When the day came for me to leave to go down to San Diego to stay at my dad’s, it was weird. It was more quiet than normal, I’m in the middle of the semester moving out where originally, I was supposed to be doing this in the last week of May. It was a depressed, rainy day as I was driving from Sacramento to SoCal. There were not that many cars on the road, even in L.A., and that’s a packed city.
V. San Diego to Charlotte to Sierra
A month later, after being moved out of the dorms, I interviewed Manny and I asked how he was doing with his life and studies and if his thoughts on COVID-19 had changed. He said, “I definitely think people need to take it seriously, now that it is starting to kill a lot of people.” After having to move out of the dorm and hearing that a lot more people are dying from the virus, Manny realized that this is a pandemic that needs to be taken seriously. He even changed his mind on how things went with the closing of the dorms situation. “Part of me wishes we could all stay in the dorm, but I understand why it’s easy for everyone to go back home, but you still have students who do not have a home here. I think that they should have factored everyone’s story a little bit better, but I think overall it’s a good thing that everyone was sent home because now they are with family,” said Manny.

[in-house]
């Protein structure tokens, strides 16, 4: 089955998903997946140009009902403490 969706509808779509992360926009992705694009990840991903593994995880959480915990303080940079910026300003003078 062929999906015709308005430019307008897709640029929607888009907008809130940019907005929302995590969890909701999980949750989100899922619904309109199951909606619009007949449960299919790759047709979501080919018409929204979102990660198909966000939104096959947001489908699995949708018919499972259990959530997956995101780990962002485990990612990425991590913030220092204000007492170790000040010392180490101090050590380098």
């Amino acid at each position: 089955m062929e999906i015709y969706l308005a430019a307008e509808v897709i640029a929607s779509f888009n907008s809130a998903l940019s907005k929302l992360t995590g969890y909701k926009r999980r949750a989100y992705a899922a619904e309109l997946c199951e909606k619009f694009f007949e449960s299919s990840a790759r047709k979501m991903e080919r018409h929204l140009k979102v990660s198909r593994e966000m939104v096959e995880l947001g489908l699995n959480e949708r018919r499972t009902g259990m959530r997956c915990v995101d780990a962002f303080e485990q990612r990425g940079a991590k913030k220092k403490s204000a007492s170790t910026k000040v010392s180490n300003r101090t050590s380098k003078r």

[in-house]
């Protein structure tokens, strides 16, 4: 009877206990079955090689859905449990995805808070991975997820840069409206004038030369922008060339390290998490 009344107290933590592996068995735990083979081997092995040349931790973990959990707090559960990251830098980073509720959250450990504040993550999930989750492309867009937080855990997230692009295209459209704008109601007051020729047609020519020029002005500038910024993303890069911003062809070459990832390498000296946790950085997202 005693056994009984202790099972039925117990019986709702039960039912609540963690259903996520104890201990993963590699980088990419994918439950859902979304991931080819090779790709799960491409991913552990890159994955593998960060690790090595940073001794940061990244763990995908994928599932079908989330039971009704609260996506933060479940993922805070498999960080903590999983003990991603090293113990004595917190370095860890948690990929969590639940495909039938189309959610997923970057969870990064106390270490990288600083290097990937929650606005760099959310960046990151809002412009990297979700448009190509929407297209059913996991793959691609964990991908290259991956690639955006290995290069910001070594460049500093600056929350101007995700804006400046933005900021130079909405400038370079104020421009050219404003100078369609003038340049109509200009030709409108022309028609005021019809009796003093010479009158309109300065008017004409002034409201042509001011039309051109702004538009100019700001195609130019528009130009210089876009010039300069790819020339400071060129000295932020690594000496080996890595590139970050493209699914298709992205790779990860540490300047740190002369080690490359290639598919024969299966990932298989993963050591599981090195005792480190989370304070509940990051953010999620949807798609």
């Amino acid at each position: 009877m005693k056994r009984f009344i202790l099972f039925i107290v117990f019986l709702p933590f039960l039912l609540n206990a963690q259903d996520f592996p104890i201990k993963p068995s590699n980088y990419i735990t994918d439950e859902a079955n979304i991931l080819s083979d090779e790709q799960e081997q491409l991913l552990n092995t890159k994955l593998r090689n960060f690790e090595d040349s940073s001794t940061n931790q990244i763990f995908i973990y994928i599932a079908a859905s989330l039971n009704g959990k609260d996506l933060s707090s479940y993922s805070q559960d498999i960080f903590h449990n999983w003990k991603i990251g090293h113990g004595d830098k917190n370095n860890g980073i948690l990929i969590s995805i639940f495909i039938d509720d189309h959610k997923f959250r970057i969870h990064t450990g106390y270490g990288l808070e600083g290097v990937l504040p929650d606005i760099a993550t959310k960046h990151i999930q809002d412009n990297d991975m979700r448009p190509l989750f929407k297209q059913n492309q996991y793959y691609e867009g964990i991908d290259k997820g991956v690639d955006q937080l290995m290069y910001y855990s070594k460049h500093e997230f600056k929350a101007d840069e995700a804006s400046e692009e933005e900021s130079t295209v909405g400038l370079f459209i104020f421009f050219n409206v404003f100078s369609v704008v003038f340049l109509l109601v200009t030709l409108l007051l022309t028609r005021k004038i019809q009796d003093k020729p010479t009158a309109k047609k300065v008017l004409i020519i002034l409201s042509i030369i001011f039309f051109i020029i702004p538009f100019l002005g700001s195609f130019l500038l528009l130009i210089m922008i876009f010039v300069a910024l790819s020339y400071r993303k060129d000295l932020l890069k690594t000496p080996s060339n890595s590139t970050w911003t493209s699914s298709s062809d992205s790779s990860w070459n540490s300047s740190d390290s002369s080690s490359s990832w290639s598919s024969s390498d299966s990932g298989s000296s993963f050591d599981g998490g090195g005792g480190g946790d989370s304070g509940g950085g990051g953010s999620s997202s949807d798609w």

Manny realized people needed to go home to be with their family because you never know, it could be their last day on earth due to this virus. Things only got worse for Manny when he realized that the county that he returned to has the highest rate of COVID-19 in his state. “My county has the highest number of COVID-19 cases within all of North Carolina,” he said. It is so bad in his county that he is required to wear a mask when he leaves the house. Still, Manny is doing good. He is staying safe and healthy at his dad’s house, just working out, watching TV, talking to friends and doing homework.
As for COVID-19, things are starting to calm down just a little bit, but it’s going to be a while before everything goes back to normal. And while school will continue online, many campuses in California including Sierra College will be shut down for the summer and fall semester, and plan to reopen in spring of 2021.
Written by KeAndre Berry